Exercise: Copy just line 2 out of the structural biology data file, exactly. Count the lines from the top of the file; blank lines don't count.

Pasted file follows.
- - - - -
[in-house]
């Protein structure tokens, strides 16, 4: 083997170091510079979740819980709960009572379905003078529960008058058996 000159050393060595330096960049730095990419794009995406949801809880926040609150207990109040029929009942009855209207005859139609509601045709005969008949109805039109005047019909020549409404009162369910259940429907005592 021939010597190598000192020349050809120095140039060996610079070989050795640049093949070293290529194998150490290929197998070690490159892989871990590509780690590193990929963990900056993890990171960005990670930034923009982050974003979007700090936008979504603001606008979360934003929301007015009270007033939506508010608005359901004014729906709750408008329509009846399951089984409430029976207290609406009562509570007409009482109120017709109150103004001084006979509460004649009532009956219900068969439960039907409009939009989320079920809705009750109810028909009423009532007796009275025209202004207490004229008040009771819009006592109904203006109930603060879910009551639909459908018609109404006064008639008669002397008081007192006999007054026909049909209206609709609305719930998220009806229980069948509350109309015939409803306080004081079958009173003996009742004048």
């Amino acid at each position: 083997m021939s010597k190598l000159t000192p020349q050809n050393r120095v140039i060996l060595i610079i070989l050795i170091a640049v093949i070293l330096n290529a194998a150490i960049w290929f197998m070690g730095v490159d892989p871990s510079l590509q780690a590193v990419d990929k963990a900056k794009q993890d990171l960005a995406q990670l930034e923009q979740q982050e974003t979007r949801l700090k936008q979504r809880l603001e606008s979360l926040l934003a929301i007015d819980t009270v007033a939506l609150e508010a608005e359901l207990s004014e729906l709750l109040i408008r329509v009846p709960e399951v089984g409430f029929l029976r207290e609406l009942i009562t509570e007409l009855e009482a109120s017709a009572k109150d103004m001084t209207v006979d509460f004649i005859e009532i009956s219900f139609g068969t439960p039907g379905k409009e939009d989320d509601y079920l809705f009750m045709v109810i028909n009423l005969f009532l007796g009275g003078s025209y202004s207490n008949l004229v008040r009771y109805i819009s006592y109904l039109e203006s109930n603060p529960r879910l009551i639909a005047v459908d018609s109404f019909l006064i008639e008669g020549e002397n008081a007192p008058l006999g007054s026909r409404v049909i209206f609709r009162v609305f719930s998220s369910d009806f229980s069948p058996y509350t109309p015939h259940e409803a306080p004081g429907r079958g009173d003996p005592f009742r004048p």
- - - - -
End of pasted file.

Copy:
């Protein structure tokens, strides 16, 4: 083997170091510079979740819980709960009572379905003078529960008058058996 000159050393060595330096960049730095990419794009995406949801809880926040609150207990109040029929009942009855209207005859139609509601045709005969008949109805039109005047019909020549409404009162369910259940429907005592 021939010597190598000192020349050809120095140039060996610079070989050795640049093949070293290529194998150490290929197998070690490159892989871990590509780690590193990929963990900056993890990171960005990670930034923009982050974003979007700090936008979504603001606008979360934003929301007015009270007033939506508010608005359901004014729906709750408008329509009846399951089984409430029976207290609406009562509570007409009482109120017709109150103004001084006979509460004649009532009956219900068969439960039907409009939009989320079920809705009750109810028909009423009532007796009275025209202004207490004229008040009771819009006592109904203006109930603060879910009551639909459908018609109404006064008639008669002397008081007192006999007054026909049909209206609709609305719930998220009806229980069948509350109309015939409803306080004081079958009173003996009742004048």